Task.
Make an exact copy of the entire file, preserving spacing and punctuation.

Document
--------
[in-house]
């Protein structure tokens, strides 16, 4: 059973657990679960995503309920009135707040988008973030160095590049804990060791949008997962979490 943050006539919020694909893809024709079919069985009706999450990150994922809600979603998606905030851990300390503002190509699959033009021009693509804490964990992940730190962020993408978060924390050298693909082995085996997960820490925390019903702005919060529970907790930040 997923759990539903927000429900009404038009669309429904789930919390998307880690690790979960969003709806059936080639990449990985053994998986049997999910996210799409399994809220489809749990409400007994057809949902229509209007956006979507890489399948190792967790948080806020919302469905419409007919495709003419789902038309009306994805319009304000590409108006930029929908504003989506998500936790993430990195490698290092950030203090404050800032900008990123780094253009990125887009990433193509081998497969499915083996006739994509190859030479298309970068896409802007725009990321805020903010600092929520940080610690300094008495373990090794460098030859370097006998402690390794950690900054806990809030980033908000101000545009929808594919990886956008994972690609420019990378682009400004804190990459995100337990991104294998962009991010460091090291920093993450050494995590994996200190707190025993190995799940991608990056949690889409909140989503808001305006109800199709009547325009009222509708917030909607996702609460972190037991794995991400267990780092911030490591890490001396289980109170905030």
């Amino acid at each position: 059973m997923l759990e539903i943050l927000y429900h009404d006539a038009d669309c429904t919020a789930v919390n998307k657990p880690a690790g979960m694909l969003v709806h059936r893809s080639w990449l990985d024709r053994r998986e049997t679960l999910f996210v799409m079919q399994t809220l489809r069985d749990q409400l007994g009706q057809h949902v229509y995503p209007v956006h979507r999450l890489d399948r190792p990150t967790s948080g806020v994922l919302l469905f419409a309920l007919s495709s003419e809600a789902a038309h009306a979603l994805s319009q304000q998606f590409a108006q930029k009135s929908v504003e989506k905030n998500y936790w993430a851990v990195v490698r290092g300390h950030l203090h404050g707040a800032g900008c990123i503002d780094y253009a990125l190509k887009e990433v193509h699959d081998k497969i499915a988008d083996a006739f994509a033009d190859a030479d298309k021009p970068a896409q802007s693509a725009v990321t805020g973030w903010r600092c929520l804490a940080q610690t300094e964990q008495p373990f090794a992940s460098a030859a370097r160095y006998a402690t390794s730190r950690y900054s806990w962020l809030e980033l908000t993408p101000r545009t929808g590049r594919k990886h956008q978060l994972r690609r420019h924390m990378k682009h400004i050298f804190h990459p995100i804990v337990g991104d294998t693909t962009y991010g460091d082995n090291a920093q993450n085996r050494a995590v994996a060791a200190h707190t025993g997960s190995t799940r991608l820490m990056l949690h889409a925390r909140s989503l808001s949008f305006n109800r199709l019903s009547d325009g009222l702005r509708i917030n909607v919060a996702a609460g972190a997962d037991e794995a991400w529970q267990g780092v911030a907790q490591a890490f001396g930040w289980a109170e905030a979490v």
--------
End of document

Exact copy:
[in-house]
């Protein structure tokens, strides 16, 4: 059973657990679960995503309920009135707040988008973030160095590049804990060791949008997962979490 943050006539919020694909893809024709079919069985009706999450990150994922809600979603998606905030851990300390503002190509699959033009021009693509804490964990992940730190962020993408978060924390050298693909082995085996997960820490925390019903702005919060529970907790930040 997923759990539903927000429900009404038009669309429904789930919390998307880690690790979960969003709806059936080639990449990985053994998986049997999910996210799409399994809220489809749990409400007994057809949902229509209007956006979507890489399948190792967790948080806020919302469905419409007919495709003419789902038309009306994805319009304000590409108006930029929908504003989506998500936790993430990195490698290092950030203090404050800032900008990123780094253009990125887009990433193509081998497969499915083996006739994509190859030479298309970068896409802007725009990321805020903010600092929520940080610690300094008495373990090794460098030859370097006998402690390794950690900054806990809030980033908000101000545009929808594919990886956008994972690609420019990378682009400004804190990459995100337990991104294998962009991010460091090291920093993450050494995590994996200190707190025993190995799940991608990056949690889409909140989503808001305006109800199709009547325009009222509708917030909607996702609460972190037991794995991400267990780092911030490591890490001396289980109170905030």
């Amino acid at each position: 059973m997923l759990e539903i943050l927000y429900h009404d006539a038009d669309c429904t919020a789930v919390n998307k657990p880690a690790g979960m694909l969003v709806h059936r893809s080639w990449l990985d024709r053994r998986e049997t679960l999910f996210v799409m079919q399994t809220l489809r069985d749990q409400l007994g009706q057809h949902v229509y995503p209007v956006h979507r999450l890489d399948r190792p990150t967790s948080g806020v994922l919302l469905f419409a309920l007919s495709s003419e809600a789902a038309h009306a979603l994805s319009q304000q998606f590409a108006q930029k009135s929908v504003e989506k905030n998500y936790w993430a851990v990195v490698r290092g300390h950030l203090h404050g707040a800032g900008c990123i503002d780094y253009a990125l190509k887009e990433v193509h699959d081998k497969i499915a988008d083996a006739f994509a033009d190859a030479d298309k021009p970068a896409q802007s693509a725009v990321t805020g973030w903010r600092c929520l804490a940080q610690t300094e964990q008495p373990f090794a992940s460098a030859a370097r160095y006998a402690t390794s730190r950690y900054s806990w962020l809030e980033l908000t993408p101000r545009t929808g590049r594919k990886h956008q978060l994972r690609r420019h924390m990378k682009h400004i050298f804190h990459p995100i804990v337990g991104d294998t693909t962009y991010g460091d082995n090291a920093q993450n085996r050494a995590v994996a060791a200190h707190t025993g997960s190995t799940r991608l820490m990056l949690h889409a925390r909140s989503l808001s949008f305006n109800r199709l019903s009547d325009g009222l702005r509708i917030n909607v919060a996702a609460g972190a997962d037991e794995a991400w529970q267990g780092v911030a907790q490591a890490f001396g930040w289980a109170e905030a979490v």